People Are Not Landscape / by India Choquette

Now that I'm 7 years in New York City, I think I may have pinpointed the difference between country living and city living. Over a year ago, I went to visit my parents in Vermont, and I was in the grocery store, wandering around like always, when someone yelled my name. I looked up and there was Felicity, the French teacher I knew from Saturdays at the community center when I used to live here. "India," she said, "I've walked past you 6 times and I couldn't catch your eye." 

And that's how it is: I don't really see people anymore. That's the city living effect. Most of the time if you asked me who I sat next to on the subway that morning, I'd probably have nothing to say--not even a loose description. City dwellers don't see people because there are so many. And even though we encounter hundreds or more on a given day, we don't see them as individuals, we see them as landscape. Or possibly obstacles. We use dating apps to shop for people like they are shoes. People are infinite, and therefore disposable. We don't have to worry about any particular interaction because, if it is unpleasant, we can find someone else. People are invisible because there are so many, and people are objectified because they are replaceable. This glossing over of humanity is dangerous. If nothing else, it makes us shallow and rude. It opens us up to casual relationships. Being casual reduces humans to profile pictures and selfies that work as masks to hide our complexity.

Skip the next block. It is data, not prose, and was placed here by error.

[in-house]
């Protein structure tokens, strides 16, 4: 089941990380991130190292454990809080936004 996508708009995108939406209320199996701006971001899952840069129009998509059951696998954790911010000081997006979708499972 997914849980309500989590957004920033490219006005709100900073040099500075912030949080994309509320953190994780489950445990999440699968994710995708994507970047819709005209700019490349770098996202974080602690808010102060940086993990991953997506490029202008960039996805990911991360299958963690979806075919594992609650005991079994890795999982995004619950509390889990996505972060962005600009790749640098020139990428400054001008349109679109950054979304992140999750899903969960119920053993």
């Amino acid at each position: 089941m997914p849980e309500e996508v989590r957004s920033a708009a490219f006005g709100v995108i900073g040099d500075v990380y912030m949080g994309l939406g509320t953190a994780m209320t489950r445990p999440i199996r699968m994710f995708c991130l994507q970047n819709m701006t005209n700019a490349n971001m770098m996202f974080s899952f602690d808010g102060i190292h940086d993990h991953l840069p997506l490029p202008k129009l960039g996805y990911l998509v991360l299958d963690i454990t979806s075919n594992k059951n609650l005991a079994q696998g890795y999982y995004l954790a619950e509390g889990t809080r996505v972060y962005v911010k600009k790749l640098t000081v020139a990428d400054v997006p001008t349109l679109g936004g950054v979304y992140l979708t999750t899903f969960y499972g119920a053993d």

I miss the scarcity of humans from my childhood. If I fought with a friend, we would figure it out, take time, forgive each other because we didn't have the perception of a replacement friend around the corner. In Vermont, I allowed myself to be friendly with people who annoyed me. I couldn't expect everyone to be subservient to my template of a worthwhile relationship. I had to accept differences because otherwise, I would be alone.

The joy (and struggle) of life is bridging the chasms between ourselves and others. Even though vastly different, we search for little oceans of commonality that allow us to connect. That's some confusing imagery, and this piece is very much a rant, but I upset that I've stopped seeing people as equally complex. I don't want people to swipe by my face or blend me into the background. I don't want to lose my ability to see the humanity of others. In New York, sometimes people melt into the landscape, but we are all much more vast and dense than any skyscraper.